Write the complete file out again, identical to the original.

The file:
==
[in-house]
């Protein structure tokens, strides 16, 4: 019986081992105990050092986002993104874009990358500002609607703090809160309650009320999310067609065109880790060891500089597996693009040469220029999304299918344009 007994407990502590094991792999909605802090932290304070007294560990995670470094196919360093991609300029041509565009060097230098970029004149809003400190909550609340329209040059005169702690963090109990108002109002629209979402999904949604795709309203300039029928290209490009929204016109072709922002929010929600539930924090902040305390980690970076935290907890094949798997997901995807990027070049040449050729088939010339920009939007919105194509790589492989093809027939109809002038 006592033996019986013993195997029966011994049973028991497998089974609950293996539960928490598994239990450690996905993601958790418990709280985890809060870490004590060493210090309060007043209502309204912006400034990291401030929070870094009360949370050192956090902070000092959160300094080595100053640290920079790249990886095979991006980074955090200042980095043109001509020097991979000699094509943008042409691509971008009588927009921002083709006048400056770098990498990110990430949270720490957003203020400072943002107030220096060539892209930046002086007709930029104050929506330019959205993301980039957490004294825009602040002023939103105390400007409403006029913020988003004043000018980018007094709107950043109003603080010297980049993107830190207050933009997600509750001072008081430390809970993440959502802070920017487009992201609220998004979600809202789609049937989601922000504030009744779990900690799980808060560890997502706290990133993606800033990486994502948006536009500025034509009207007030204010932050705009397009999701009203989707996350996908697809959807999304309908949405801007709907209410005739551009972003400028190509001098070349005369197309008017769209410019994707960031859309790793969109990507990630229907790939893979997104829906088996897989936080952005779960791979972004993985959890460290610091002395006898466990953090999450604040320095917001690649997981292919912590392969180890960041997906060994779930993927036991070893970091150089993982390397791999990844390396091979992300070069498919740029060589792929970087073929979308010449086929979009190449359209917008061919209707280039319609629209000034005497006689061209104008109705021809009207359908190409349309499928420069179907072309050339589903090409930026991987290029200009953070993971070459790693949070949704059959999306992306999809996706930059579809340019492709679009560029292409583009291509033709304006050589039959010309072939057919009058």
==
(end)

[in-house]
């Protein structure tokens, strides 16, 4: 019986081992105990050092986002993104874009990358500002609607703090809160309650009320999310067609065109880790060891500089597996693009040469220029999304299918344009 007994407990502590094991792999909605802090932290304070007294560990995670470094196919360093991609300029041509565009060097230098970029004149809003400190909550609340329209040059005169702690963090109990108002109002629209979402999904949604795709309203300039029928290209490009929204016109072709922002929010929600539930924090902040305390980690970076935290907890094949798997997901995807990027070049040449050729088939010339920009939007919105194509790589492989093809027939109809002038 006592033996019986013993195997029966011994049973028991497998089974609950293996539960928490598994239990450690996905993601958790418990709280985890809060870490004590060493210090309060007043209502309204912006400034990291401030929070870094009360949370050192956090902070000092959160300094080595100053640290920079790249990886095979991006980074955090200042980095043109001509020097991979000699094509943008042409691509971008009588927009921002083709006048400056770098990498990110990430949270720490957003203020400072943002107030220096060539892209930046002086007709930029104050929506330019959205993301980039957490004294825009602040002023939103105390400007409403006029913020988003004043000018980018007094709107950043109003603080010297980049993107830190207050933009997600509750001072008081430390809970993440959502802070920017487009992201609220998004979600809202789609049937989601922000504030009744779990900690799980808060560890997502706290990133993606800033990486994502948006536009500025034509009207007030204010932050705009397009999701009203989707996350996908697809959807999304309908949405801007709907209410005739551009972003400028190509001098070349005369197309008017769209410019994707960031859309790793969109990507990630229907790939893979997104829906088996897989936080952005779960791979972004993985959890460290610091002395006898466990953090999450604040320095917001690649997981292919912590392969180890960041997906060994779930993927036991070893970091150089993982390397791999990844390396091979992300070069498919740029060589792929970087073929979308010449086929979009190449359209917008061919209707280039319609629209000034005497006689061209104008109705021809009207359908190409349309499928420069179907072309050339589903090409930026991987290029200009953070993971070459790693949070949704059959999306992306999809996706930059579809340019492709679009560029292409583009291509033709304006050589039959010309072939057919009058």